package Perl::Critic::Policy::ControlStructures::ProhibitUnreachableCode;

use 5.006001;
use strict;
use warnings;
use Readonly;

use Perl::Critic::Utils qw{ :severities :data_conversion :classification };
use base 'Perl::Critic::Policy';

our $VERSION = '1.138';

Readonly::Array my @TERMINALS => qw( die exit croak confess );
Readonly::Hash  my %TERMINALS => hashify( @TERMINALS );

Readonly::Array my @CONDITIONALS => qw( if unless foreach while until for );
Readonly::Hash  my %CONDITIONALS => hashify( @CONDITIONALS );

Readonly::Array my @OPERATORS => qw( && || // and or err ? );
Readonly::Hash  my %OPERATORS => hashify( @OPERATORS );

#-----------------------------------------------------------------------------

Readonly::Scalar my $DESC => q{Unreachable code};
Readonly::Scalar my $EXPL => q{Consider removing it};

#-----------------------------------------------------------------------------

sub supported_parameters { return ()                 }
sub default_severity     { return $SEVERITY_HIGH     }
sub default_themes       { return qw( core bugs certrec )    }
sub applies_to           { return 'PPI::Token::Word' }

#-----------------------------------------------------------------------------

sub violates {
    my ( $self, $elem, undef ) = @_;

    my $statement = $elem->statement();
    return if not $statement;

    # We check to see if this is an interesting token before calling
    # is_function_call().  This weeds out most candidate tokens and
    # prevents us from having to make an expensive function call.

    return if ( !exists $TERMINALS{$elem} ) &&
        ( !$statement->isa('PPI::Statement::Break') );

    return if not is_function_call($elem);

    # Scan the enclosing statement for conditional keywords or logical
    # operators.  If any are found, then this the following statements
    # could _potentially_ be executed, so this policy is satisfied.

    # NOTE: When the first operand in an boolean expression is
    # C<croak> or C<die>, etc., the second operand is technically
    # unreachable.  But this policy doesn't catch that situation.

    for my $child ( $statement->schildren() ) {
        return if $child->isa('PPI::Token::Operator') && exists $OPERATORS{$child};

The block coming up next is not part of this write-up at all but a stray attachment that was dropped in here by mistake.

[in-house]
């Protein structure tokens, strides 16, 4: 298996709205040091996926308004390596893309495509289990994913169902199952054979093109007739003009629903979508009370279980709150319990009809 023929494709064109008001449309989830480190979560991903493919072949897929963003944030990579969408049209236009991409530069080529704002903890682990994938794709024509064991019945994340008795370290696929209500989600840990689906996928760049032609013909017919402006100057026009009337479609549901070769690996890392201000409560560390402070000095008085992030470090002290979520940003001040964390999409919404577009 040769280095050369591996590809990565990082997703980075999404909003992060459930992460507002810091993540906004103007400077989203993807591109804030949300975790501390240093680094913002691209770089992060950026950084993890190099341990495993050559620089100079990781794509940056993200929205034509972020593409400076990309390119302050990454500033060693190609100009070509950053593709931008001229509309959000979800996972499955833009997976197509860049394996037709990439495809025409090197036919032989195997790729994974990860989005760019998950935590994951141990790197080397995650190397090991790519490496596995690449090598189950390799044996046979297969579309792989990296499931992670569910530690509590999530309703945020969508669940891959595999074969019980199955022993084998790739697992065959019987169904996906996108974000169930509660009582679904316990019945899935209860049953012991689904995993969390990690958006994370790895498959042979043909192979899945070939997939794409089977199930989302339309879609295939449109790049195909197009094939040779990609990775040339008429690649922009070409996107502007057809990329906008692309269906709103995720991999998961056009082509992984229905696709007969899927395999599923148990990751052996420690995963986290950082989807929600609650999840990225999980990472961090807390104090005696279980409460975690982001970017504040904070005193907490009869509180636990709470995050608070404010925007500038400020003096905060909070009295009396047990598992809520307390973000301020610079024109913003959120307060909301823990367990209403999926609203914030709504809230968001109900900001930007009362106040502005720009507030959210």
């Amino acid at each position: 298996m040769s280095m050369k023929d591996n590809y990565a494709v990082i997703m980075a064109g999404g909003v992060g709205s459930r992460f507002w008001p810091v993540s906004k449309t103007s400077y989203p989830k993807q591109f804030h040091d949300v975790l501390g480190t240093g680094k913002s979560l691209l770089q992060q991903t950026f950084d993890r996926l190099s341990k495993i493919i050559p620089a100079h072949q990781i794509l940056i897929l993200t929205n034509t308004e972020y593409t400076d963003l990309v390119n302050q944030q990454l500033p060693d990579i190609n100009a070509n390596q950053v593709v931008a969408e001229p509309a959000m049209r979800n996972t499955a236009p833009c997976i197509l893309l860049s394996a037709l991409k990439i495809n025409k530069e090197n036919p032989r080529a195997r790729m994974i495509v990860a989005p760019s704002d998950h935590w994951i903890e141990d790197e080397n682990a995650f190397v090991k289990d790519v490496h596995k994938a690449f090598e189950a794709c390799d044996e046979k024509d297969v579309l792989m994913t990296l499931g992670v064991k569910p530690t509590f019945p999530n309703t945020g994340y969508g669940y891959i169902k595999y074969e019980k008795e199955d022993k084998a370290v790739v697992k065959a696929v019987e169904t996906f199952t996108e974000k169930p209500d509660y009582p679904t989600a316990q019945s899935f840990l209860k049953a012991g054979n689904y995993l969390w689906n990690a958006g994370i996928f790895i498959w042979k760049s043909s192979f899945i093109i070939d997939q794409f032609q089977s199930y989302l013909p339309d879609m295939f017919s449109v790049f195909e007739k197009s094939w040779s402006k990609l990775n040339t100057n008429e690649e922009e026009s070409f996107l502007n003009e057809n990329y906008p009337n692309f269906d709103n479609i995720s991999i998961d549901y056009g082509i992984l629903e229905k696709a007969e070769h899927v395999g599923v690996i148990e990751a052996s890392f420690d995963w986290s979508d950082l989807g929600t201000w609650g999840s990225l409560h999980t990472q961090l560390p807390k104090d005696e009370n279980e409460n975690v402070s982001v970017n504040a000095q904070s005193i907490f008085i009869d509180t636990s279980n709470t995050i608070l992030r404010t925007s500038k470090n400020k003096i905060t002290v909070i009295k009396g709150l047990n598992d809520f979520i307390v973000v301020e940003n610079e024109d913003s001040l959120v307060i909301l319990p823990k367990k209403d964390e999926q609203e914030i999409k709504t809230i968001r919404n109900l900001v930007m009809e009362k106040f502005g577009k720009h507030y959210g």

return if $child->isa('PPI::Token::Word') && exists $CONDITIONALS{$child};
    }

    return $self->_gather_violations($statement);
}

sub _gather_violations {
    my ($self, $statement) = @_;

    # If we get here, then the statement contained an unconditional
    # die or exit or return.  Then all the subsequent sibling
    # statements are unreachable, except for those that have labels,
    # which could be reached from anywhere using C<goto>.  Subroutine
    # declarations are also exempt for the same reason.  "use" and
    # "our" statements are exempt because they happen at compile time.

    my @violations = ();
    while ( $statement = $statement->snext_sibling() ) {
        my @children = $statement->schildren();
        last if @children && $children[0]->isa('PPI::Token::Label');
        next if $statement->isa('PPI::Statement::Sub');
        next if $statement->isa('PPI::Statement::End');
        next if $statement->isa('PPI::Statement::Data');
        next if $statement->isa('PPI::Statement::Package');

        next if $statement->isa('PPI::Statement::Include') &&
            $statement->type() ne 'require';

        next if $statement->isa('PPI::Statement::Variable') &&
            $statement->type() eq 'our';

        push @violations, $self->violation( $DESC, $EXPL, $statement );
    }

    return @violations;
}

1;

__END__

=pod

=head1 NAME

Perl::Critic::Policy::ControlStructures::ProhibitUnreachableCode - Don't write code after an unconditional C<die, exit, or next>.

=head1 AFFILIATION

This Policy is part of the core L<Perl::Critic|Perl::Critic>
distribution.


=head1 DESCRIPTION

This policy prohibits code following a statement which unconditionally
alters the program flow.  This includes calls to C<exit>, C<die>,
C<return>, C<next>, C<last> and C<goto>.  Due to common usage,
C<croak> and C<confess> from L<Carp|Carp> are also included.

Code is reachable if any of the following conditions are true:

=over

=item * Flow-altering statement has a conditional attached to it

=item * Statement is on the right side of an operator C<&&>, C<||>, C<//>, C<and>, C<or>, or C<err>.

=item * Code is prefixed with a label (can potentially be reached via C<goto>)

=item * Code is a subroutine

=back

=head1 EXAMPLES

  # not ok

  exit;
  print "123\n";

  # ok

  exit if !$xyz;
  print "123\n";

  # not ok

  for ( 1 .. 10 ) {
      next;
      print 1;
  }

  # ok

  for ( 1 .. 10 ) {
      next if $_ == 5;
      print 1;
  }

  # not ok

  sub foo {
      my $bar = shift;
      return;
      print 1;
  }

  # ok

  sub foo {
      my $bar = shift;
      return if $bar->baz();
      print 1;
  }


  # not ok

  die;
  print "123\n";

  # ok

  die;
  LABEL: print "123\n";

  # not ok

  croak;
  do_something();

  # ok

  croak;
  sub do_something {}


=head1 CONFIGURATION

This Policy is not configurable except for the standard options.


=head1 SEE ALSO

L<Perl::Critic::Policy::ControlStructures::ProhibitPostfixControls|Perl::Critic::Policy::ControlStructures::ProhibitPostfixControls>

=head1 AUTHOR

Peter Guzis <pguzis@cpan.org>

=head1 COPYRIGHT

Copyright (c) 2006-2011 Peter Guzis.  All rights reserved.

This program is free software; you can redistribute it and/or modify
it under the same terms as Perl itself.  The full text of this license
can be found in the LICENSE file included with this module.

=cut

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